Udupi, Jan 24: Manipal Academy of Higher Education in collaboration with their research partners Denmark Technical University, Denmark, have successfully made it to the top journals in the world Nature Communications, December issue.
Out of 101 participating countries around the world, only two centers from India had the honour of working with the team from which MAHE was one of them. One of the students from MAHE has got an opportunity to visit their lab in Denmark for a month.
Dr Mamatha Ballal, prof of Microbiology, KMC, MAHE, Manipal along with her team was associated with this global project that started from 2016 till 2022. During the COVID-19 pandemic, the entire world became aware of the value of using sewage analysis to monitor disease development in those areas. However, Denmark Technical university, at National Food Institute, Denmark, where a group of researchers started sewage monitoring throughout the world since 2016 as an effective and inexpensive tool for monitoring infectious diseases and their antimicrobial resistance.
Speaking about the achievement, vice-chancellor, Lt Gen (Dr) M D Venkatesh of Manipal Academy of Higher Education, Manipal said, “MAHE has a legacy of collaborating with foreign universities in all fields of study. We have partnerships with over 250 Universities across the globe, such collaborations help in deepening the knowledge and development skills of both our students and faculty. We were always highly optimistic about this partnership, Kudos for the achievement team, can’t wait to celebrate more achievements like these."
Dr Mamatha Ballal, prof of Microbiology, KMC, MAHE, Manipal said, “We are thrilled to have made it this far and I feel elated and honoured to be a part of this prestigious project with my students we have worked hard to achieve this feat. It was a nice experience to work with a fabulous team for Genomic Analysis of Sewage. Once again, we managed to keep MAHE’s flag flying high. I must say the collaboration with Denmark university undoubtedly resulted in fruitful outcome."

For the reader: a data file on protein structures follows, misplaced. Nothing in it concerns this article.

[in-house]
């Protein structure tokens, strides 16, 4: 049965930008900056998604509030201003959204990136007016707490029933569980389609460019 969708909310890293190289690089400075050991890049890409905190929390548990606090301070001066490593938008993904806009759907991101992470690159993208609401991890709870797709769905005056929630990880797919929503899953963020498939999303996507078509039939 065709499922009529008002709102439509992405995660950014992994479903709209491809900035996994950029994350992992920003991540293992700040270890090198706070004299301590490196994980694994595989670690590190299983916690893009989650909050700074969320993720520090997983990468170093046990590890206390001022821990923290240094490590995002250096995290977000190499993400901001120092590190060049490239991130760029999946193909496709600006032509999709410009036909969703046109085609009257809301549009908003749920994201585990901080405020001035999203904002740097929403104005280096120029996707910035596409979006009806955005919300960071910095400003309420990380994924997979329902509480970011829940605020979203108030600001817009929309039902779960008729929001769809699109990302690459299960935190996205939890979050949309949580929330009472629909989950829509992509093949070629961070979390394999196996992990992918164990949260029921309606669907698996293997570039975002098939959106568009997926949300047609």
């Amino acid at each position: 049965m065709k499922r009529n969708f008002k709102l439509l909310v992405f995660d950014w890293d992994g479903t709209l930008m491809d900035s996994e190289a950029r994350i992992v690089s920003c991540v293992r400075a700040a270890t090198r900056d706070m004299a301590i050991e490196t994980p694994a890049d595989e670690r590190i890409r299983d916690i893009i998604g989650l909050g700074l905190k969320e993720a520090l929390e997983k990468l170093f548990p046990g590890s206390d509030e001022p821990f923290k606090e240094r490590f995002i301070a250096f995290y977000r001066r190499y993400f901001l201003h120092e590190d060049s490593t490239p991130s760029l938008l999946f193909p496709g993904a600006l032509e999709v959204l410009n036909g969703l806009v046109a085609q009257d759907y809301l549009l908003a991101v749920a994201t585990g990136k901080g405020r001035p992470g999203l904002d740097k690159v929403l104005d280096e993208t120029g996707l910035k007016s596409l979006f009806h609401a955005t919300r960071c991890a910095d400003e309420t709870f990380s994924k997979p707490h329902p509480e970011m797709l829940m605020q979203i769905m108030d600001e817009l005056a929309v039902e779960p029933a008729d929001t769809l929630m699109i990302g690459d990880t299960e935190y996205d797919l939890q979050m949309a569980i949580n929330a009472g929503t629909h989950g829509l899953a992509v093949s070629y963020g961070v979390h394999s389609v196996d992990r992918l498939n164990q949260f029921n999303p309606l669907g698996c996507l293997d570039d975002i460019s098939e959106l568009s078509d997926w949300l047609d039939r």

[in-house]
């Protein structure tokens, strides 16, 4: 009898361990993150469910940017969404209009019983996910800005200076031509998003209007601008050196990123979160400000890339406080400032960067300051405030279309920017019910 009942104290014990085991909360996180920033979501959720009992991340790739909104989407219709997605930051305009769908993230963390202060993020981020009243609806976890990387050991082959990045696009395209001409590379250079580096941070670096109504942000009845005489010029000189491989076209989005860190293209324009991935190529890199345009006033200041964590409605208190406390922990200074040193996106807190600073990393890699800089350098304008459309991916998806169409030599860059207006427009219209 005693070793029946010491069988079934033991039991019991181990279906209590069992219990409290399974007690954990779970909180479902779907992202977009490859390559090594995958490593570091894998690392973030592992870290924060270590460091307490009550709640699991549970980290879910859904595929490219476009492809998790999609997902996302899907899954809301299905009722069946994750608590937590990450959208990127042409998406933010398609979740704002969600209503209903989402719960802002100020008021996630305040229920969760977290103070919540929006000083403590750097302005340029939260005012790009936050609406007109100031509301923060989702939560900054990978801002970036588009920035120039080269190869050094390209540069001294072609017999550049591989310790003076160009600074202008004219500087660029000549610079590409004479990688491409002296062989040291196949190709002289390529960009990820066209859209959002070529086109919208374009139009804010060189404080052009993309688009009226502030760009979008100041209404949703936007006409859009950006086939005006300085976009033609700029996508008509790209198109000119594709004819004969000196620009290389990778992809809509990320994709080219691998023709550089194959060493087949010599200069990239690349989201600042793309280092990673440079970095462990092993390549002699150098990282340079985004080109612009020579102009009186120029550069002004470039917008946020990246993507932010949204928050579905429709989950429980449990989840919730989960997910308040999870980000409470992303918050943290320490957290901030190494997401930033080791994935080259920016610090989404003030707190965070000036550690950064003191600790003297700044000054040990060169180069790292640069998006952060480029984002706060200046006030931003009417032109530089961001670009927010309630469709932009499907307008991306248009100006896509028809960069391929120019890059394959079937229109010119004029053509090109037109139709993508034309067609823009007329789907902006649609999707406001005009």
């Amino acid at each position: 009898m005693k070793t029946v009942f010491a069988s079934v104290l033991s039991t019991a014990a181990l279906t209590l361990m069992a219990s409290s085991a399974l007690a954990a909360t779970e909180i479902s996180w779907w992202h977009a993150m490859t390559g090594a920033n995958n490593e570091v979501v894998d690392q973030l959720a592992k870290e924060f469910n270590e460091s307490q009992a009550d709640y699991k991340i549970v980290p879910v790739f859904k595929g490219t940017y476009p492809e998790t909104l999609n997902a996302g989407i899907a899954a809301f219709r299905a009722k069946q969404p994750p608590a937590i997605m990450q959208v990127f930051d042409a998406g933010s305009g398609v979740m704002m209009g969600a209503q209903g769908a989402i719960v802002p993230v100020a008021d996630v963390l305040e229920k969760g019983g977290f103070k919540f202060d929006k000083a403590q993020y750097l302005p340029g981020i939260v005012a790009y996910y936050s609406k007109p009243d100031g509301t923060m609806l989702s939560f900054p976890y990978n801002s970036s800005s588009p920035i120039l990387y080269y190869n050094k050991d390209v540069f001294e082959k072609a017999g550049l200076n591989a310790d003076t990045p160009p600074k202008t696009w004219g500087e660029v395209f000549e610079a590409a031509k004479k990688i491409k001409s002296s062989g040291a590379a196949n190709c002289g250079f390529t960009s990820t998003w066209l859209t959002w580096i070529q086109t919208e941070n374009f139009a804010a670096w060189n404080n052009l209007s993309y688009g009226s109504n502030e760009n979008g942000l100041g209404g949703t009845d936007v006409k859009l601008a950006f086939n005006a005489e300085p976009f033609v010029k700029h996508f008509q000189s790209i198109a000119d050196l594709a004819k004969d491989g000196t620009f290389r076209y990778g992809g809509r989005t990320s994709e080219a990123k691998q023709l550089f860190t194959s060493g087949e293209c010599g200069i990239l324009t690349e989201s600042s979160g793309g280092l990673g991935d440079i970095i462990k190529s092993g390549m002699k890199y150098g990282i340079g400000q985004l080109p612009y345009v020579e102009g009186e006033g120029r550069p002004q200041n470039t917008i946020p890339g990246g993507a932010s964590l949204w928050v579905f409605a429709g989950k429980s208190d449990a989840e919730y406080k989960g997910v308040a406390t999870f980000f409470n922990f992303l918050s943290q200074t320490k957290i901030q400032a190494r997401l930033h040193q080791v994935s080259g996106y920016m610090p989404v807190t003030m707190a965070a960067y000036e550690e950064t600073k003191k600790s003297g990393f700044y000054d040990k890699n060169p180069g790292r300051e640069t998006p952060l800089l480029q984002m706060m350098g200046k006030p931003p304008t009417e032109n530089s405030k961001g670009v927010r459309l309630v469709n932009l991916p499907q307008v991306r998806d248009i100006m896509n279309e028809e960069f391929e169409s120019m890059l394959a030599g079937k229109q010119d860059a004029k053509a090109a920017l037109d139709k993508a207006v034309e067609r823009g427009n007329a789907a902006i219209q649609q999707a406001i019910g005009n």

Denmark Technical University, Denmark analysed 757 sewage samples from 243 cities across 101 countries from 2016 to 2019. The researchers have now mapped where in the world the occurrence of resistance genes is highest and how the genes are located and in which type of bacteria they are found. Globally more than 2 billion people lack clean water with feces or sewage being the most common contaminant. The sewage reservoirs are missed by hospital surveillance highlighting the usefulness of sewage surveillance. There are many examples where antimicrobial resistance genes would have emerged clinically, (for instance, New Delhi metallo beta lactamase gene), and then swept globally through environment and human and animal populations.
The results from this new metagenomics study which has been published in Nature communications (December 2022) has surprised the scientists. In fact, the study shows that the genes have appeared in many different genetic contexts and bacterial types indicating greater transmission than expected. We have found similar resistance genes in highly different bacterial types. MAHE finds it worrying when genes can pass from a very broad group of bacteria to a completely different group with which there is no resemblance. As it is often found rare for these gene transmissions to occur in such long distances.
Genomic analysis of waste water is fast and fairly inexpensive, relative to cover many people. It is a representation of different sources like hospital, community, and the environment. It is aiding that Genomic monitoring should not be reserved for acute pandemics only and should be applied continuously to endemic infections and silent epidemics like antimicrobial resistance which grows progressively and by some is predicted to result in an annual death rate of 10 million by 2050.
A recent study found that bacterial AMR caused an additional 1.27 million deaths in 2019 in the world. Frank Aarestrup, the chief investigator of this global sewage project says a total of 1625 different AMR genes were detected in samples and their abundance varied across countries and continents. India, Brazil, and Vietnam had the highest diversity of AMR genes. Resistance to Macrolides, tetracyclines, aminoglycosides, beta lactams and sulphonamides were most abundant.
Poor sanitation and health are linked to AMR levels, variables being life expectancy, childhood mortality and levels of investment in water and sanitation. The findings from this big global study suggest that improving sanitation and health as part of the UN’s sustainable developmental goals enables an effective way to help limit the global impact of antimicrobial resistance (AMR).